"Amazing Grace" is not an easy read due to its topic matter. Kozol's style is matter-of-fact, made up of usually uninterrupted comments by those he's interviewed, sometimes with his questions thrown in, and his own comments and hypotheses as to how this can go on. But Kozol doesn't necessarily have answers or even blame. Surely, some blame has to go to a system that keeps the poorest people with the least chance for success segregated from others, a separation of the haves and have nots to the greatest degree. And certainly others would place the blame on the poor people themselves. Perhaps it's a combination of a lot of factors, not one or the other, but what is certain is that too little is being done (or maybe can be done) to make a difference before it is too late.
An important book Jun 25, 2007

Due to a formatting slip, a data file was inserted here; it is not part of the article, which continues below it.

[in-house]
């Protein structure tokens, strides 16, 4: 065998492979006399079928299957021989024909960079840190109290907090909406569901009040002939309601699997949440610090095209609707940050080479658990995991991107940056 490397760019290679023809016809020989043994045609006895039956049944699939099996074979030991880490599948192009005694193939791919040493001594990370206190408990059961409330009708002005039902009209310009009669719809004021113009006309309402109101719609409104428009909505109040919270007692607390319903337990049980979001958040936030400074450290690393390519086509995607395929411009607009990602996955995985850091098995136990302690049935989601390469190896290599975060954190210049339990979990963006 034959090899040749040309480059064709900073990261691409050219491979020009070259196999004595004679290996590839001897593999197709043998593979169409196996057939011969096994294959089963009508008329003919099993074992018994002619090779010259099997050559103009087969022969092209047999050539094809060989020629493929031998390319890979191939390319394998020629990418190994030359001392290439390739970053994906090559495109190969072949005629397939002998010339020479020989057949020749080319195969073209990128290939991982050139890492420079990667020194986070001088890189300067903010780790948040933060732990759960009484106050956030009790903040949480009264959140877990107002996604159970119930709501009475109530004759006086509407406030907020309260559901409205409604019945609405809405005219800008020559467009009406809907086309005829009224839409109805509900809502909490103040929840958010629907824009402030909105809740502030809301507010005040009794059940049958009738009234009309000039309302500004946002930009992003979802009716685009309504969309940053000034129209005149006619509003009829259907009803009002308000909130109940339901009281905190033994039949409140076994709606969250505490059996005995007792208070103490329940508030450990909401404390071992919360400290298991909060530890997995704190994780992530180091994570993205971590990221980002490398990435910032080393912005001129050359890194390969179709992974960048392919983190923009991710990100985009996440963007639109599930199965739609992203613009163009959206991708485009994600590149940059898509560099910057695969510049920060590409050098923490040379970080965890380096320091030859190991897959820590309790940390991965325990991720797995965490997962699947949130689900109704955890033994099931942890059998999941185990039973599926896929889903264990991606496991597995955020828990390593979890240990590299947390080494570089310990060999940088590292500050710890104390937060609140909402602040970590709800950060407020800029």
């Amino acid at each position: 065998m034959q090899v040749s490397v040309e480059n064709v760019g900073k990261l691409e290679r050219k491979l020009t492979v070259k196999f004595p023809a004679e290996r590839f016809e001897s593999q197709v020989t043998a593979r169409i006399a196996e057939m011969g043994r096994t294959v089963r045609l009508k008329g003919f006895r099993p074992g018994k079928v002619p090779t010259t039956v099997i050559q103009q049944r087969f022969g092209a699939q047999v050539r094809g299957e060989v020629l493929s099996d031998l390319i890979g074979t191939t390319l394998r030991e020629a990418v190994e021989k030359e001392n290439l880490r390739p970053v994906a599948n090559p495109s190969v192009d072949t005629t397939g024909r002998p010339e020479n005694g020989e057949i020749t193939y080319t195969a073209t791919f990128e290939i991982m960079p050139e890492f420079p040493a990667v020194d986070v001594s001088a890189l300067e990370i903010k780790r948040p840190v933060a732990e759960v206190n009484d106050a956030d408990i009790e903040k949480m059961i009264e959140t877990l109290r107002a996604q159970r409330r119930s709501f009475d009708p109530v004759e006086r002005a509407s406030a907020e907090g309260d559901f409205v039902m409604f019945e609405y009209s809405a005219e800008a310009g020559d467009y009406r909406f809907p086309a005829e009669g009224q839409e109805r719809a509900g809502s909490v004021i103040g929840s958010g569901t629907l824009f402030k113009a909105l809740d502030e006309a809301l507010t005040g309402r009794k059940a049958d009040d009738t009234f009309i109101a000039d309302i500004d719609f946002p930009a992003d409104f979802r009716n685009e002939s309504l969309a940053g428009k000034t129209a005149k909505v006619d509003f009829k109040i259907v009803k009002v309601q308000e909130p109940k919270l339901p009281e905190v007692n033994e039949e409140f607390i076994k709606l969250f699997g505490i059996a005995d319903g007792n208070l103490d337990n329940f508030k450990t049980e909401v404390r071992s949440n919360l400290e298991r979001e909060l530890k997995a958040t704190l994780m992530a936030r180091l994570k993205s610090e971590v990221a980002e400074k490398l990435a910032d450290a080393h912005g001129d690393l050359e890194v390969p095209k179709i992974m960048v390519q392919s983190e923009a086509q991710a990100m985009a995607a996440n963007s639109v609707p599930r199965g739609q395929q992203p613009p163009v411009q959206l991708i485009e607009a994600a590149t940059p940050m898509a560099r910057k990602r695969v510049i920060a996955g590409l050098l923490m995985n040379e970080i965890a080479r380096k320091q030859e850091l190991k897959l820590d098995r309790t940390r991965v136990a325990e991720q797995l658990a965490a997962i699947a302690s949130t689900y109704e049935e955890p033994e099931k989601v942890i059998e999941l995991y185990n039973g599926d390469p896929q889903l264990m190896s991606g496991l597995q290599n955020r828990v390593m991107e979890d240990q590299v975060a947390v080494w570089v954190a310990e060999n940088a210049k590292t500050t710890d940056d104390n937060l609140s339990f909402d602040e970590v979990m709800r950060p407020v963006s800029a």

It is a book about children. Children who live in Mott Haven, one of the poorest neighbourhoods in the South Bronx. I have almost never read anything that has moved me and at the same time disturbed me as this book has. Jonathan Kozol has with great care and sensitivity interviewed children living in this place that's both crime ridden and run down. Most of these kids start off as being trusting and innocent but grow into becoming more and more disillusioned about their surroundings and hope for survival. The HIV and AIDS virus has really hit hard in these places and this is connected to the large amount of the population that abuse heroin. The heroin has such self-mocking names as "Jungle Fever", "Black Sabbath", "DOA"(dead on arrival), and "True Power". Many of the children are born to addicted mothers, some of who are in jail, already contracting the disease in utero. First time mothers have an average age between 16 and 17, while grandmothers can be in their late thirties and great great grandmothers in their late 50s.